Top image: Netflix
In what starts out as a warm, feel-good coming out scene, the jockish Dario (Matteo Oscar Giuggioli) confesses his love to Leone (Francesco Gheghi), with the fallacious assumption that since Leone has two gay dads, he must be gay as well.
In response, Leone’s eyes widen, and the look of exasperation on his face is palpable. What?
Just because Leone’s parents are gay doesn’t mean he is too—Dario’s parents are straight, but that doesn’t mean he is, right? Leone does not believe that he has to explain this to Dario but explains it he does. So ingrained is this into Dario’s mind that his response is, “How can you not be gay?” A comedy of errors results, especially since Leone harbours affections for Dario’s straight sister Anna (Giulia Maenza).
It’s this careful balance between humour and honesty that differentiates The Invisible Thread from many other films that revolve around LGBTQ+ issues. The Italian comedy-drama is a Netflix film that revolves around gay couple Paulo (Filippo Timi) and Simone (Francesco Scianna) and their adopted son, Leone. As much as they love their family, the two protagonists are human, after all—and just like any other marriage, they have their own trials and tribulations.
Living in a (mostly) straight world, they have their fair share of “Dear Straight People” moments—like how homophobic people always claim they have “many gay friends” that nobody has met before. In the show, a secretly homophobic woman makes a big grand gesture of “accepting” the family of two fathers before revealing her true thoughts—that she thinks it’s not normal.
The misconception the straight people carry, of course, is that being gay means that you are somehow not human, a misconception that infiltrates our laws and mindsets in today’s world, like Singapore’s futile attempt at preventing the repeal of 377A.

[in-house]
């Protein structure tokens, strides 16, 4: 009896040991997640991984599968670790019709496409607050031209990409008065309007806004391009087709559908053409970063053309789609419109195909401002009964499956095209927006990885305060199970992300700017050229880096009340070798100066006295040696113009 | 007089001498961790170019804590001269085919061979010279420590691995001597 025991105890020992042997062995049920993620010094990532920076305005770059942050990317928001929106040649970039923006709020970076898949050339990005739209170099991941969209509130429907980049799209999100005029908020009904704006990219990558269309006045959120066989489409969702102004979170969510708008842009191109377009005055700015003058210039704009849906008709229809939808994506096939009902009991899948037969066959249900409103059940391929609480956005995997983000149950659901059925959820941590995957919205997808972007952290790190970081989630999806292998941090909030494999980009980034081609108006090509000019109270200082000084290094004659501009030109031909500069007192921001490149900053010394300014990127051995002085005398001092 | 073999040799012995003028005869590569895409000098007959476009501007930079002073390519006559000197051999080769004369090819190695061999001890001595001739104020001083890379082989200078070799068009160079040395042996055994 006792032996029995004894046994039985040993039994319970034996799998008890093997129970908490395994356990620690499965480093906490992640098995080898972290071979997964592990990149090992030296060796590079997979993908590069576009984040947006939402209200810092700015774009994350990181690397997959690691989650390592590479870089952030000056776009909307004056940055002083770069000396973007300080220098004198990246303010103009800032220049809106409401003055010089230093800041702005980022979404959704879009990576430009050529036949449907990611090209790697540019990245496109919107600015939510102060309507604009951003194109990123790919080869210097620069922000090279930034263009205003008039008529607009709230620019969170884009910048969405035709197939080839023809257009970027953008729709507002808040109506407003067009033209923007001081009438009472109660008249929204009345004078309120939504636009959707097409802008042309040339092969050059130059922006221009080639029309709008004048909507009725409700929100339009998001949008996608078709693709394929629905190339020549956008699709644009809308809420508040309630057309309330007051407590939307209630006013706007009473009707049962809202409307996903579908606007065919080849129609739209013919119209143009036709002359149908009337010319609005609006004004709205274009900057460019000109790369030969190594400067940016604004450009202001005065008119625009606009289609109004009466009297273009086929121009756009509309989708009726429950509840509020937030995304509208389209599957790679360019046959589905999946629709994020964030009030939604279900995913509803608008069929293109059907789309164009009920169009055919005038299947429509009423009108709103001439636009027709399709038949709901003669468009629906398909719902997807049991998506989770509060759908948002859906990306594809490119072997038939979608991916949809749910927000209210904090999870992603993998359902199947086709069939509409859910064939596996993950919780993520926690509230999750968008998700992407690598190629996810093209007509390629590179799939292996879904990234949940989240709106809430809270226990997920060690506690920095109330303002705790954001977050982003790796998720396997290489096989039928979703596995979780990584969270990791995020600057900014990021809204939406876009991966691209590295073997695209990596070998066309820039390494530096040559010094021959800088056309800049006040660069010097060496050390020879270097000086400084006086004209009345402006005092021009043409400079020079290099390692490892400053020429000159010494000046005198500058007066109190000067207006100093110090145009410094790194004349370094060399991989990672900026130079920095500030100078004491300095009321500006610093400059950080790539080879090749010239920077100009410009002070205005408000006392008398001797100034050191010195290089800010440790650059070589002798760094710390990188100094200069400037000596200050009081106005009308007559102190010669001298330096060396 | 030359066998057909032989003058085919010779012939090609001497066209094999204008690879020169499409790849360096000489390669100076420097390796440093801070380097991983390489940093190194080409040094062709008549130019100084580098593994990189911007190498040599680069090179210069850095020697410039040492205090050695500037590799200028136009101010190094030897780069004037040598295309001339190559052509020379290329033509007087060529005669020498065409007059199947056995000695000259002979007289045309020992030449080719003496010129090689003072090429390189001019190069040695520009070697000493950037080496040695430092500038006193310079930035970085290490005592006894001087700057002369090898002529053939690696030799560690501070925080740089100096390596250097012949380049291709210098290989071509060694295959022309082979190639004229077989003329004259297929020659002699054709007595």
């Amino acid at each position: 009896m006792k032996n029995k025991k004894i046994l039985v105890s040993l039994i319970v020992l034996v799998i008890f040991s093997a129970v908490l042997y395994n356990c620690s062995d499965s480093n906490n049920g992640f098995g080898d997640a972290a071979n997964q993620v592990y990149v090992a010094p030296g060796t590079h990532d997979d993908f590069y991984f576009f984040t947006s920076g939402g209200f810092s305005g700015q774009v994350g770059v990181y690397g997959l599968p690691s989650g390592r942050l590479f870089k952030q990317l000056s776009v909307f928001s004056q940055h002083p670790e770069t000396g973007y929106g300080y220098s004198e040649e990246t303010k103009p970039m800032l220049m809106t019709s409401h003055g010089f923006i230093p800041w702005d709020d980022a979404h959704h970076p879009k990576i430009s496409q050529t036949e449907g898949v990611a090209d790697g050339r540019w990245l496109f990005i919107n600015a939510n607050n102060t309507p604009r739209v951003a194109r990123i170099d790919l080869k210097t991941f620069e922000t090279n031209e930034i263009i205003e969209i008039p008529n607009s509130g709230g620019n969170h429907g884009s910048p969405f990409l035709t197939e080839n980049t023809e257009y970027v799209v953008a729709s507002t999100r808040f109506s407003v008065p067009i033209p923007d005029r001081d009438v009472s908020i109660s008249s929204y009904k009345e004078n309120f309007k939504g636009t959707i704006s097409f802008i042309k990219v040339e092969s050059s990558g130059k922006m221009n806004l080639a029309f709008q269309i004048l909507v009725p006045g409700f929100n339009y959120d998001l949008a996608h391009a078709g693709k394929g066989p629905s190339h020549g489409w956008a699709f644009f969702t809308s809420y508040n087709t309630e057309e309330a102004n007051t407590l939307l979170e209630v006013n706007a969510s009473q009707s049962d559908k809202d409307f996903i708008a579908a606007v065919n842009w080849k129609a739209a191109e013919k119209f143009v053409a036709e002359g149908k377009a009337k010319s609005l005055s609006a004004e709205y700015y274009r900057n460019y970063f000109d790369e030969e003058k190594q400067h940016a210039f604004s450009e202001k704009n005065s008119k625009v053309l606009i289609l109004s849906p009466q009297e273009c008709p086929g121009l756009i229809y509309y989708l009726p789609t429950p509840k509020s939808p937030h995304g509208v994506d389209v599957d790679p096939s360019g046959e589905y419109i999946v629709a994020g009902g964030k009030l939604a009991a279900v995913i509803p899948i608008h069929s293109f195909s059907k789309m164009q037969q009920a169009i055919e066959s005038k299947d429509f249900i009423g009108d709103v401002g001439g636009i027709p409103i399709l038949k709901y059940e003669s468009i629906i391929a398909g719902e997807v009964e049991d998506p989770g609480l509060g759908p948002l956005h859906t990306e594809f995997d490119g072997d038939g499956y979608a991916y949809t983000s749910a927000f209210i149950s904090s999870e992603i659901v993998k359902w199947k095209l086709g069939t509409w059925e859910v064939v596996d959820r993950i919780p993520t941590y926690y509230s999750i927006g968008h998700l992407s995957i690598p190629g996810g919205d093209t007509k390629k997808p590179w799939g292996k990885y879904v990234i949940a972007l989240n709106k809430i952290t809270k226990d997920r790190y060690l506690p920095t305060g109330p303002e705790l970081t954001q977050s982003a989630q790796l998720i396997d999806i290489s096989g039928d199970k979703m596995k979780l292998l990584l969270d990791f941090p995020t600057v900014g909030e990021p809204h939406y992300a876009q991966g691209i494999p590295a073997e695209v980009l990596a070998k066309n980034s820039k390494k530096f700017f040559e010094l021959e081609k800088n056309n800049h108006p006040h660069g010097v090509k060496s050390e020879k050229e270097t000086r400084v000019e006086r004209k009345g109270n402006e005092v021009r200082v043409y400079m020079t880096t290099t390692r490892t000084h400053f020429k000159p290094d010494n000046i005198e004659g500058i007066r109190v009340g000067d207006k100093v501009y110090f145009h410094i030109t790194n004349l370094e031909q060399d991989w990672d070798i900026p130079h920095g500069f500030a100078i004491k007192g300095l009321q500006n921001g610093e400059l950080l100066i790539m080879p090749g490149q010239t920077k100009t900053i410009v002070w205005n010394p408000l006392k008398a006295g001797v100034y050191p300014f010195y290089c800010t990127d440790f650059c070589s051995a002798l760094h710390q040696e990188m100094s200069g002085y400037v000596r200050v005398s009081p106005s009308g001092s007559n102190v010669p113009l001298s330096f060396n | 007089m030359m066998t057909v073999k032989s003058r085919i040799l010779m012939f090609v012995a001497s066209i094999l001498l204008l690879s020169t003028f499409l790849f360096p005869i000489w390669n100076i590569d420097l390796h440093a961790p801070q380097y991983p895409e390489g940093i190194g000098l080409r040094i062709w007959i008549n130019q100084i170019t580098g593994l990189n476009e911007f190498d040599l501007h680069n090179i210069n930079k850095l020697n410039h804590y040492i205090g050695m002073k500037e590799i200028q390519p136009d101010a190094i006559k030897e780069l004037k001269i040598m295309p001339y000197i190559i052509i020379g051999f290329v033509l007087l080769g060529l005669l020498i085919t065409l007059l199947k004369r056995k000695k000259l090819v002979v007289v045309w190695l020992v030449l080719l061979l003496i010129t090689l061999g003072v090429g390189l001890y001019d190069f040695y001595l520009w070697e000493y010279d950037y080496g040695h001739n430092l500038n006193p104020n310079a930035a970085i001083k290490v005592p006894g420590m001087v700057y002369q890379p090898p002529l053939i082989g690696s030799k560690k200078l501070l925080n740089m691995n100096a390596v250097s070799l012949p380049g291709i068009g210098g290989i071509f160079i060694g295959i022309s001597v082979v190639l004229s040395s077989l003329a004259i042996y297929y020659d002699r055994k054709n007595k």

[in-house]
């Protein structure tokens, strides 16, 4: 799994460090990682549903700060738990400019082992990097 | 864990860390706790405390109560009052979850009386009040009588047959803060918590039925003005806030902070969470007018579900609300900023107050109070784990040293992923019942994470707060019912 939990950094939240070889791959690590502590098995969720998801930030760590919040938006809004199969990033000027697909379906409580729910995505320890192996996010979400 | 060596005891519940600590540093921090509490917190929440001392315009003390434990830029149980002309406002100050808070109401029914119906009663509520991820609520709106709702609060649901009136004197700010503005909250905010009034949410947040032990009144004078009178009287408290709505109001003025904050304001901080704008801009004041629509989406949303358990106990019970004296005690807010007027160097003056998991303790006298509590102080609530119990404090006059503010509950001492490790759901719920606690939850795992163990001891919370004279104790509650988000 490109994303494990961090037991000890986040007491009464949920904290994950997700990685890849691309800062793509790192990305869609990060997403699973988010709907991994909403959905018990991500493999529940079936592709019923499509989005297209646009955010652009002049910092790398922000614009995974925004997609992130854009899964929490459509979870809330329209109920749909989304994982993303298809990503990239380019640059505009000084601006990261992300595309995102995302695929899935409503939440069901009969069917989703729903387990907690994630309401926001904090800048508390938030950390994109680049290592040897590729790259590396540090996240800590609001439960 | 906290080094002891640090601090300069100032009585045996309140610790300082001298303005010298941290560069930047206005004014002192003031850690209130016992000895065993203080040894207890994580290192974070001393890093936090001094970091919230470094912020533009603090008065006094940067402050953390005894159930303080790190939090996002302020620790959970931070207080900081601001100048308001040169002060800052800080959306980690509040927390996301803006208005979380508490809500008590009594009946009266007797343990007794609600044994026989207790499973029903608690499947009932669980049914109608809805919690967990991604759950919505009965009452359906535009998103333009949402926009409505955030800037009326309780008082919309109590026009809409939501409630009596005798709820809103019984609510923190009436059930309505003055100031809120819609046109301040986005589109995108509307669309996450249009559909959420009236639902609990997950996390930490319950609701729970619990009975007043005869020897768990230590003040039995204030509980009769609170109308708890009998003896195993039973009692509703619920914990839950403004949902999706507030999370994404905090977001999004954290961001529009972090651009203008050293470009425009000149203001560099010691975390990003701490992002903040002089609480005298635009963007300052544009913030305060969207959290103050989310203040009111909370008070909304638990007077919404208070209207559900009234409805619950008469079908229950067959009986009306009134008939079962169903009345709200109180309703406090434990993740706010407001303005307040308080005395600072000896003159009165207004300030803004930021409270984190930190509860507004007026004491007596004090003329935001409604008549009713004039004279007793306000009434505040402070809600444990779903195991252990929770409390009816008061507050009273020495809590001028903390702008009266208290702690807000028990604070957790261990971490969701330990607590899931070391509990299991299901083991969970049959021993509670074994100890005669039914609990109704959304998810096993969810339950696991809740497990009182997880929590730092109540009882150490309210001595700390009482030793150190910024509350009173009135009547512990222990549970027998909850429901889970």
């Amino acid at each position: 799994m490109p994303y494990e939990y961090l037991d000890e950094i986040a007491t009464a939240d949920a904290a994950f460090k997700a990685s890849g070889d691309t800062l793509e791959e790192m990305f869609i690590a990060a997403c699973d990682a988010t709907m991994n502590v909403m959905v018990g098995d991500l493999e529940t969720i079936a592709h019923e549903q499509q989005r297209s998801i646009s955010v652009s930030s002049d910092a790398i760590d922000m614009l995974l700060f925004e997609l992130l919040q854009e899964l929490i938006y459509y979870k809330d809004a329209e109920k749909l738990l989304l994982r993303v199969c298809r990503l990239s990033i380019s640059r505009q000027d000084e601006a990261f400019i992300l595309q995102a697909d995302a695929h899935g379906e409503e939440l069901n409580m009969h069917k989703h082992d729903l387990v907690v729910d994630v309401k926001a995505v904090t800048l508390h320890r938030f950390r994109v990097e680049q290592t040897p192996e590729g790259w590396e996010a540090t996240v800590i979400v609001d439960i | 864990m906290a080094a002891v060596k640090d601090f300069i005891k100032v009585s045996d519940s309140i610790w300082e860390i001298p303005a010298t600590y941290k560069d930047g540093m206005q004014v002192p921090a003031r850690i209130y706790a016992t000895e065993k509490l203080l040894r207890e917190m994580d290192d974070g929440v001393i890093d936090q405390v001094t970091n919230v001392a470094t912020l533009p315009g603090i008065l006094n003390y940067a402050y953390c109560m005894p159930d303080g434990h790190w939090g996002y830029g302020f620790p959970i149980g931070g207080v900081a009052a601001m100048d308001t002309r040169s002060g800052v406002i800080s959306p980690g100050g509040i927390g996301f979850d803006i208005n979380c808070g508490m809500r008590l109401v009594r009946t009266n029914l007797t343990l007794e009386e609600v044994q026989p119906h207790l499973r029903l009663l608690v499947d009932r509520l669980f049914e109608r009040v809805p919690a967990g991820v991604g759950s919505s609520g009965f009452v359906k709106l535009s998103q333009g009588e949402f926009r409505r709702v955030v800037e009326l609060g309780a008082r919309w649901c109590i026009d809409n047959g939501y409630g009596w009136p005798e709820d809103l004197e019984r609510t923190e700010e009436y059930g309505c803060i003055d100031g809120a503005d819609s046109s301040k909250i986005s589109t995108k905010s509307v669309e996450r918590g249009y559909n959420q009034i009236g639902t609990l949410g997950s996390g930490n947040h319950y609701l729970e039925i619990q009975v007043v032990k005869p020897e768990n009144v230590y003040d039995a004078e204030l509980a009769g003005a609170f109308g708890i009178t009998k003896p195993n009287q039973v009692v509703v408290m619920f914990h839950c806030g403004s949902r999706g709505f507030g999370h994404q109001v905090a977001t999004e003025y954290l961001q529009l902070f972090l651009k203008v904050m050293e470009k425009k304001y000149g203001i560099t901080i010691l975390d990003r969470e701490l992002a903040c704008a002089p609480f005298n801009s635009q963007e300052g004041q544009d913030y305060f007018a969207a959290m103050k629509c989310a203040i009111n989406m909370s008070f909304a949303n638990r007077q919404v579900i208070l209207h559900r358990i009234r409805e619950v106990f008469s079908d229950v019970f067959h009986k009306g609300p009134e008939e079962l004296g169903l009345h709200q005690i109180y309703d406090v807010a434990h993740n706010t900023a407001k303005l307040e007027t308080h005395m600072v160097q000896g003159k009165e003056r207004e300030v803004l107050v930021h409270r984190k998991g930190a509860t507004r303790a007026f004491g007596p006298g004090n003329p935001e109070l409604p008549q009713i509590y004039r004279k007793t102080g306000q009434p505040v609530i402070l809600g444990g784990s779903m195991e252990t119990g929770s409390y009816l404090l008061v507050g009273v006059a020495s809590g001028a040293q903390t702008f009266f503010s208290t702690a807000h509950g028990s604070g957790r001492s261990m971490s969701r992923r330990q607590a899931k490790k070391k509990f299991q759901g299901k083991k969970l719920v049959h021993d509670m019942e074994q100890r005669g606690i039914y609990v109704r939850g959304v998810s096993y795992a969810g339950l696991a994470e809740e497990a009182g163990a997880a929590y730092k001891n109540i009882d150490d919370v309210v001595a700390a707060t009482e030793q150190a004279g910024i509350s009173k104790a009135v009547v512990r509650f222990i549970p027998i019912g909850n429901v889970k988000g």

But the burden of proving this, that they are human, lies on the queer folks. Even Leone, the straight son of the two fathers, has to clear up misconceptions simply because he’s brought up in a gay environment. Thankfully, the show approaches this without devolving into the angst by undercutting it with some laughs and reactions. Still, it doesn’t take away from the key message that they’re human—in fact, we’re all human, regardless of our orientation.
Yet it’s something they constantly have to explain and continuously have to prove. Can you imagine how exhausting it is to have to continually remind fellow human beings that you, too, are human? The Invisible Thread wields this reminder with plenty of humour and is less didactic than other shows that have touched on the same topic. Unfortunately, it also means that it’s a topic that people need reminding of.
That we are all human.
And that’s the point of The Invisible Thread—they’re human, warts and all. Humans who succumb to temptation, humans who have flaws, humans who make mistakes. But underscoring all that is love. Both the fathers love their adopted son, Leone. And it’s when their flaws are tempered by love that the beauty of their humanity shines through. It doesn’t matter whether they’re gay or not, because being human and being gay are not mutually exclusive.
Is that so irreconcilable?
But then, there’s a little Dario in all of us. Straight people have misconceptions about gays. Gays have misconceptions about asexuals. Asexuals have misconceptions about straight people and gays. We all forget that despite our differences, we’re all human beings. So maybe it’s not exasperation that we should react with, but a little more patience and understanding.
Ultimately, that’s how The Invisible Thread ends. All’s well that ends well—despite their differences, Leone’s dads still show that they love the family. In the end, the central conflict is resolved because each person takes the effort to be a little more understanding. If only we could apply that in the real world too. It might sound a bit sappy, but it’s true. As The Invisible Thread reminds us, it’s an invisible thread that links us all together—as humans.
The Invisible Thread is funny and authentic, with moments that both touch and tickle. But its greatest beauty is its message of patience, love, and understanding. Remembering that we’re all human is a good place to start, whether it be in fictional worlds or real ones. And perhaps one day, we’ll awaken to a world where being straight or gay doesn’t matter.
People are people, after all, regardless of whatever demographic they want to be in. The Invisible Thread is a poignant reminder of that.
The Invisible Thread
Director: Marco Simon Puccioni
Writers: Luca De Bei and Marco Simon Puccioni
Cast: Filippo Timi (Paolo Ferrari), Francesco Scianna (Simone Lavia), Francesco Gheghi (Leone Ferrari), Giulia Maenza (Anna Del Monte), Jodhi May (Tilly Nolan), and Oscar Giuggioli (Dario Del Monte).
Running Time: 103 minutes
Genres: Comedy, Drama